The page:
5 Simple Ways You Can Ease your Child’s Back-to-School Anxiety

It’s back-to-school season! After more than two years of mostly staying at home, your kids are excited to finally meet their teachers and classmates in the flesh. But as soon as you’re in school, your kid casually invites you to the classroom, starts an engaging conversation with you, and before you know it, holds you tighter as a subtle way of telling you to not leave. Uh-oh!

Whether this is your first, second, or third time sending your kid to school, he or she might still feel anxious about not having you around. It’s quite a task to unclench their fists on your skirt or to stop them from crying in front of the class, but don’t worry. You’re not alone!

We asked moms about their techniques on how to make their children relax, calm down, and enjoy school! We also asked teachers about the time-tested methods they observed parents do to successfully leave their children at school without all the crying. Hope you pick up a thing or two that you can add to your routine!

“I would surprise her with a gift, usually something she can use at school. When she asks me why I bought it, I’d enumerate all the small and big things she did in school. This lets her know that I pay attention to the answers she gives whenever I ask her how her day in school went.” -Mommy Elva


“I make sure that the bento I make is based on my daughter’s current favorite or interest so that when she opens her lunch box, she would recognize the design and get really giddy! I put all of her favorites: omelette, sausages, and buttered vegetables (broccolis and carrots are her must-haves in the bento). She loves “sake furikake” (salmon-flavored seasoning) mixed on the rice. Lastly, I add a fruit or a pack of nori (dried seaweed sheets). While preparing, I can already imagine how giddy she will get at lunch time. Although I would miss the chance to see her reaction when she opens her lunch box, I know she’d be smiling ear to ear when she sees Peppa Pig.” -Mommy Jocelle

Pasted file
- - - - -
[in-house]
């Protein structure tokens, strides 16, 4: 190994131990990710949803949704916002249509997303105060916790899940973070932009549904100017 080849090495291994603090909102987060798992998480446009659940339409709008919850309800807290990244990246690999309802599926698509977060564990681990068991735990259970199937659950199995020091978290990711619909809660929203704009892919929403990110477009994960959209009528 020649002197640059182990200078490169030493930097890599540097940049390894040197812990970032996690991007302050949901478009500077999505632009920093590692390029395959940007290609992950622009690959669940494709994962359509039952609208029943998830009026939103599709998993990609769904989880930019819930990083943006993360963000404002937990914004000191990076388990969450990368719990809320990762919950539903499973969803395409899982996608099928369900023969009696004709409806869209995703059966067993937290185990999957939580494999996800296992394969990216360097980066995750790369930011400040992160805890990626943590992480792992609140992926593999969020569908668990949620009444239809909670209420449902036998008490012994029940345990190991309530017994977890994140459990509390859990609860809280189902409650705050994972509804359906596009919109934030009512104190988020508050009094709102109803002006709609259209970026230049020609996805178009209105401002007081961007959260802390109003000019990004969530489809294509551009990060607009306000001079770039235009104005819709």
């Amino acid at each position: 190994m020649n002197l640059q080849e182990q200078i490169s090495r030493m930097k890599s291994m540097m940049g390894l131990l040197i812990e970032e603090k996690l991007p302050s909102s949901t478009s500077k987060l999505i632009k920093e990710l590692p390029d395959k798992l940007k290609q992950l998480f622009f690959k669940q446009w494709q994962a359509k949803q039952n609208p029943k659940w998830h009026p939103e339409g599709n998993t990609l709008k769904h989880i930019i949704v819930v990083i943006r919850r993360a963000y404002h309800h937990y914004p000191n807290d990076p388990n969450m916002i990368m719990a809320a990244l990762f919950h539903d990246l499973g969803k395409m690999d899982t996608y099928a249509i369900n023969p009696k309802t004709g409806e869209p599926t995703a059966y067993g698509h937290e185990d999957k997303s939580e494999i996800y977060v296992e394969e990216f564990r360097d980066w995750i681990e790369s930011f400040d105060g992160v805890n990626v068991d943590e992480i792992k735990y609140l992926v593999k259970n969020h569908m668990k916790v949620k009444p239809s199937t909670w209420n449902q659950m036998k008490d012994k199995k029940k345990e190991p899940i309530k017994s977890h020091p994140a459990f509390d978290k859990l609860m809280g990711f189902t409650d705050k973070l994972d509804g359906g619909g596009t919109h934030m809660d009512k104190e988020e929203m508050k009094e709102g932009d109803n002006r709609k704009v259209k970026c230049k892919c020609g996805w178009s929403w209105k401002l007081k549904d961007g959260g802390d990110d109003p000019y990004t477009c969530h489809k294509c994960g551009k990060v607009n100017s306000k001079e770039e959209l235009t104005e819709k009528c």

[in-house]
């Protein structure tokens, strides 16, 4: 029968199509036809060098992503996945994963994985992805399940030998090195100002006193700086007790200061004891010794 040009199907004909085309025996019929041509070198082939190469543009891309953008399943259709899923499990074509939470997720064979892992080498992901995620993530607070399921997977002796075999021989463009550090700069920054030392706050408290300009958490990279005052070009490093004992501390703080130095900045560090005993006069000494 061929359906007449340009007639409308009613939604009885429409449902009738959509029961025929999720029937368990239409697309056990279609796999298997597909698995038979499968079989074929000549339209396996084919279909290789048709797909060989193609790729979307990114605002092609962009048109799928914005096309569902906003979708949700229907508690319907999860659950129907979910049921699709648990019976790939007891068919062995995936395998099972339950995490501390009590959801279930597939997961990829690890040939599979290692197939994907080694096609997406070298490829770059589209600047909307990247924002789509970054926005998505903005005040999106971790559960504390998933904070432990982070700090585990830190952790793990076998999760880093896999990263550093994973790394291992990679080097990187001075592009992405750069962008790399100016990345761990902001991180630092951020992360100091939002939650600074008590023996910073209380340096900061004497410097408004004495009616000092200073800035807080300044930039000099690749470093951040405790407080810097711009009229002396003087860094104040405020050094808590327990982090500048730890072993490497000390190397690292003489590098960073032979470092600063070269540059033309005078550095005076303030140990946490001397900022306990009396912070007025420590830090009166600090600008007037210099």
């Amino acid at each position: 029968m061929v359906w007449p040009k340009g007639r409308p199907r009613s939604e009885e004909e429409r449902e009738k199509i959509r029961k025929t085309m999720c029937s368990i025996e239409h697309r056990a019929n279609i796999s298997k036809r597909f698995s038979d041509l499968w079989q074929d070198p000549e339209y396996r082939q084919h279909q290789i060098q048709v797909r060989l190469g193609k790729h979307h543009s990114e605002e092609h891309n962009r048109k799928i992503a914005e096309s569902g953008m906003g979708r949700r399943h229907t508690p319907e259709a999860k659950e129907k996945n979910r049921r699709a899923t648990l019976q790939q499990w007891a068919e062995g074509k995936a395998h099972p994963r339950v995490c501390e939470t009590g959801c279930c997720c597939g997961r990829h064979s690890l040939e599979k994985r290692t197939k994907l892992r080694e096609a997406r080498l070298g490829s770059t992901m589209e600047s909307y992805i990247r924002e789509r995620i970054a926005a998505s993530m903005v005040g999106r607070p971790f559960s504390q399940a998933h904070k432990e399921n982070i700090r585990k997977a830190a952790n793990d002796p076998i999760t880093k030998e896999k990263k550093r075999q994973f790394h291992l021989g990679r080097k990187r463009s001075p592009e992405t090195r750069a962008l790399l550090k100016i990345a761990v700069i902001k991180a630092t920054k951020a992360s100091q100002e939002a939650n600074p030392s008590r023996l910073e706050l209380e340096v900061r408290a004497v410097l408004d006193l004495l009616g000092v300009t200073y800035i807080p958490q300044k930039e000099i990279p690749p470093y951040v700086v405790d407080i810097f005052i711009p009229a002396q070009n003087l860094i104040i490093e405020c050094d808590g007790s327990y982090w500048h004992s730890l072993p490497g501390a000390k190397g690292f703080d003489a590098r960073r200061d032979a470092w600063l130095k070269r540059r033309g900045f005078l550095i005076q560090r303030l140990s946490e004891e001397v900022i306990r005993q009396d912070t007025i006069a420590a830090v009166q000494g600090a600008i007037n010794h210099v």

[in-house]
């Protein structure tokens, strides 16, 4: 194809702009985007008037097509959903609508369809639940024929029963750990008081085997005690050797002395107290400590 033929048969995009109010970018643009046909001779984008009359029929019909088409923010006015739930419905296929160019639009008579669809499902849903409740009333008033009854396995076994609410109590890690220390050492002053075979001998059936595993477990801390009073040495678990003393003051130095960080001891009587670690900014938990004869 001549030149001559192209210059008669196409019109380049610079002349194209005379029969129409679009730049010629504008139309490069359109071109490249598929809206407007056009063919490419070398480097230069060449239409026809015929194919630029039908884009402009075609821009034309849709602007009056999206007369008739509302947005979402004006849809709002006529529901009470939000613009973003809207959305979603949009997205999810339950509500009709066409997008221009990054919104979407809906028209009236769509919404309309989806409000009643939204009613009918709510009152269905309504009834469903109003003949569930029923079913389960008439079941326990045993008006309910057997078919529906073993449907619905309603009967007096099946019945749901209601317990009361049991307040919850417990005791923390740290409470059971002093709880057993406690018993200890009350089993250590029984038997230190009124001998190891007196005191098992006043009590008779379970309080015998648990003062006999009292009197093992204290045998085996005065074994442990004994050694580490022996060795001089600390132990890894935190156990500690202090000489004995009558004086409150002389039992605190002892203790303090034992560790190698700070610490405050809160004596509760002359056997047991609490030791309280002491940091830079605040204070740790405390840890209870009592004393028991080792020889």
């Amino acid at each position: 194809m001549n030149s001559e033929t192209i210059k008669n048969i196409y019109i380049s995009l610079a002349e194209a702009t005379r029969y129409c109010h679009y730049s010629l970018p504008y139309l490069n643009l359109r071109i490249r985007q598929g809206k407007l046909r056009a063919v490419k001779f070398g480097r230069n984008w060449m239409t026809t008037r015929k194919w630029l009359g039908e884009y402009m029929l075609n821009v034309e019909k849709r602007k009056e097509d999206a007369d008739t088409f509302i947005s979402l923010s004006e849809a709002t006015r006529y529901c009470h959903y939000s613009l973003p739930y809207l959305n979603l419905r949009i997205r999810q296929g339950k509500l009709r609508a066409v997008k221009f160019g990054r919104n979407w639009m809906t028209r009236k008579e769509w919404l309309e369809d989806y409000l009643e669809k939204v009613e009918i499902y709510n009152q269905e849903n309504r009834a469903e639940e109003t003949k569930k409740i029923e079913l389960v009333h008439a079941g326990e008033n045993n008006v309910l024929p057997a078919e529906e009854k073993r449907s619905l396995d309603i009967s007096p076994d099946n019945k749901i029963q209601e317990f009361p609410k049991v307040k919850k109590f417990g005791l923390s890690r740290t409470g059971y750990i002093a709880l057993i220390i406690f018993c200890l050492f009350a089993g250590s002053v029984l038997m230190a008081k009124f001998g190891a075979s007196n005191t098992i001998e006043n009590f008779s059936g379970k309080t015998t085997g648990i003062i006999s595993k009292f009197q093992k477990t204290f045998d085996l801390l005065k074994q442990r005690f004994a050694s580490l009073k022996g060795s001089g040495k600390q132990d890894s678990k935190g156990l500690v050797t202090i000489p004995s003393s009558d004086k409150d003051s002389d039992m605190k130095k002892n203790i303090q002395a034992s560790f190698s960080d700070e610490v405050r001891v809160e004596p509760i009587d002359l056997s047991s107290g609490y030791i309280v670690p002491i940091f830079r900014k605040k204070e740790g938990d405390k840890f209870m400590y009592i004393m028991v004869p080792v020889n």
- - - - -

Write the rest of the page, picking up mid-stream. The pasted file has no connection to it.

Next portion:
“Some days are better than others. For me and my husband, we make sure to lead with encouragement and a promise of a reward after good behaviour. When class ends, we greet our kid with kind words of a job well done, no matter the intensity of his tantrums before class. It isn’t a smooth or quick process but it leads to a healthier parent-child relationship going forward.” -Mommy Vea


“I helped a student open her bag once. When I did, I saw her mommy’s notes in all her things – from her big stroller bag, to her notebook, diary, pencil case, and lunch box! They were written in colorful sticky pads. Each of the notes were simple yet heartfelt, such as “I love you,” “See you later,” and “Enjoy eating!” I noticed that the kid spends time reading her parent’s notes. These notes get her excited to go to school and look forward to going home as well! For me, this technique is effective to motivate her in school and to stop her from crying. – Teacher Lois


“As a preschool teacher for 10 years, I have seen so many creative efforts parents do to make their children feel comfortable in school. For example, parents and child do a personalized handshake and tell him/her, ‘I will see you later after your class!’ Some also allow their child to bring his/her favorite toy that serves as the child’s security blanket. Lastly, some kids would wear a locket that has a picture of his/her family so that whenever the child feels sad, he will just look at the necklace. I’ve seen these strategies very effective for kids. These prevent them from crying, and interestingly, it’s the moms who feel separation anxiety more!” -Teacher Marian


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